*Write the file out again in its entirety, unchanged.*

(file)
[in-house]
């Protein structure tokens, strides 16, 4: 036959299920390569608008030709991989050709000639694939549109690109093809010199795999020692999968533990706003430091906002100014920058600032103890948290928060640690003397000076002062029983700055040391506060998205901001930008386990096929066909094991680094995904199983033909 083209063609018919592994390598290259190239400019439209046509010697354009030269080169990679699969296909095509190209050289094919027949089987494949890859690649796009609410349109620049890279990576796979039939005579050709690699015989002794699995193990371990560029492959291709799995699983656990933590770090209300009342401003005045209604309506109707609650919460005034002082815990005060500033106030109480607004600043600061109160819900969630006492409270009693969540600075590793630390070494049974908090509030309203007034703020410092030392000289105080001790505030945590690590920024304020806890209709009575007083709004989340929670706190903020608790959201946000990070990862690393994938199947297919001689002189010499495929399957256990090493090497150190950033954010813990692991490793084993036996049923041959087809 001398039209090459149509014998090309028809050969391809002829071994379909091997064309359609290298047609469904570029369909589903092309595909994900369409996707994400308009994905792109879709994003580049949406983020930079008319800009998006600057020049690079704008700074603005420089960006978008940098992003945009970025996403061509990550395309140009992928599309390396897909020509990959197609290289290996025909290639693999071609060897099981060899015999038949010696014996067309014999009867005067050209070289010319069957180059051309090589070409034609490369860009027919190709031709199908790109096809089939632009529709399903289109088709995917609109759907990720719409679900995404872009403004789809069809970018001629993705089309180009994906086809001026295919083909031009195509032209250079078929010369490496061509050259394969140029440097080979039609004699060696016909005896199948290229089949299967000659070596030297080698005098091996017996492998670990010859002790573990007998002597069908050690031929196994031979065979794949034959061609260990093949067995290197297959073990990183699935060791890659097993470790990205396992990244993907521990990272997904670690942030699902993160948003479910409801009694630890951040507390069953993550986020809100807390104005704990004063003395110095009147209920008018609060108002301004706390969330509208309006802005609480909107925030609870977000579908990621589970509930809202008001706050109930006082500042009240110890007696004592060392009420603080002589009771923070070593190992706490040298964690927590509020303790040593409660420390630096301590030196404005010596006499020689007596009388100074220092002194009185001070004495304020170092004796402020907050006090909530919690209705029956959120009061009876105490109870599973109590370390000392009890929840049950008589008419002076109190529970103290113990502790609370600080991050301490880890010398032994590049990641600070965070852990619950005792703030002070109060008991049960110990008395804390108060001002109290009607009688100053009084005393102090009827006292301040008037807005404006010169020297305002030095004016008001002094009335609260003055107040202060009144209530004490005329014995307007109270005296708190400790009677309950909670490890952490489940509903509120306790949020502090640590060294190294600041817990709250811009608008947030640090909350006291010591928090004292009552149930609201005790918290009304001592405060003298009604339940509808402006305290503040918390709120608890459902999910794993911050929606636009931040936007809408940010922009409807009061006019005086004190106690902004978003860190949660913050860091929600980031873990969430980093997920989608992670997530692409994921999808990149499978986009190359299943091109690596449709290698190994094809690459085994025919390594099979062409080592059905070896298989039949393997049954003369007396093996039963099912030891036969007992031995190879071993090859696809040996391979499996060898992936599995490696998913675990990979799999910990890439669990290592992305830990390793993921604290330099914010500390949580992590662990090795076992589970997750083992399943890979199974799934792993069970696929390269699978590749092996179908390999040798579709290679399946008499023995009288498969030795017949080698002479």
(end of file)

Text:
[in-house]
């Protein structure tokens, strides 16, 4: 036959299920390569608008030709991989050709000639694939549109690109093809010199795999020692999968533990706003430091906002100014920058600032103890948290928060640690003397000076002062029983700055040391506060998205901001930008386990096929066909094991680094995904199983033909 083209063609018919592994390598290259190239400019439209046509010697354009030269080169990679699969296909095509190209050289094919027949089987494949890859690649796009609410349109620049890279990576796979039939005579050709690699015989002794699995193990371990560029492959291709799995699983656990933590770090209300009342401003005045209604309506109707609650919460005034002082815990005060500033106030109480607004600043600061109160819900969630006492409270009693969540600075590793630390070494049974908090509030309203007034703020410092030392000289105080001790505030945590690590920024304020806890209709009575007083709004989340929670706190903020608790959201946000990070990862690393994938199947297919001689002189010499495929399957256990090493090497150190950033954010813990692991490793084993036996049923041959087809 001398039209090459149509014998090309028809050969391809002829071994379909091997064309359609290298047609469904570029369909589903092309595909994900369409996707994400308009994905792109879709994003580049949406983020930079008319800009998006600057020049690079704008700074603005420089960006978008940098992003945009970025996403061509990550395309140009992928599309390396897909020509990959197609290289290996025909290639693999071609060897099981060899015999038949010696014996067309014999009867005067050209070289010319069957180059051309090589070409034609490369860009027919190709031709199908790109096809089939632009529709399903289109088709995917609109759907990720719409679900995404872009403004789809069809970018001629993705089309180009994906086809001026295919083909031009195509032209250079078929010369490496061509050259394969140029440097080979039609004699060696016909005896199948290229089949299967000659070596030297080698005098091996017996492998670990010859002790573990007998002597069908050690031929196994031979065979794949034959061609260990093949067995290197297959073990990183699935060791890659097993470790990205396992990244993907521990990272997904670690942030699902993160948003479910409801009694630890951040507390069953993550986020809100807390104005704990004063003395110095009147209920008018609060108002301004706390969330509208309006802005609480909107925030609870977000579908990621589970509930809202008001706050109930006082500042009240110890007696004592060392009420603080002589009771923070070593190992706490040298964690927590509020303790040593409660420390630096301590030196404005010596006499020689007596009388100074220092002194009185001070004495304020170092004796402020907050006090909530919690209705029956959120009061009876105490109870599973109590370390000392009890929840049950008589008419002076109190529970103290113990502790609370600080991050301490880890010398032994590049990641600070965070852990619950005792703030002070109060008991049960110990008395804390108060001002109290009607009688100053009084005393102090009827006292301040008037807005404006010169020297305002030095004016008001002094009335609260003055107040202060009144209530004490005329014995307007109270005296708190400790009677309950909670490890952490489940509903509120306790949020502090640590060294190294600041817990709250811009608008947030640090909350006291010591928090004292009552149930609201005790918290009304001592405060003298009604339940509808402006305290503040918390709120608890459902999910794993911050929606636009931040936007809408940010922009409807009061006019005086004190106690902004978003860190949660913050860091929600980031873990969430980093997920989608992670997530692409994921999808990149499978986009190359299943091109690596449709290698190994094809690459085994025919390594099979062409080592059905070896298989039949393997049954003369007396093996039963099912030891036969007992031995190879071993090859696809040996391979499996060898992936599995490696998913675990990979799999910990890439669990290592992305830990390793993921604290330099914010500390949580992590662990090795076992589970997750083992399943890979199974799934792993069970696929390269699978590749092996179908390999040798579709290679399946008499023995009288498969030795017949080698002479």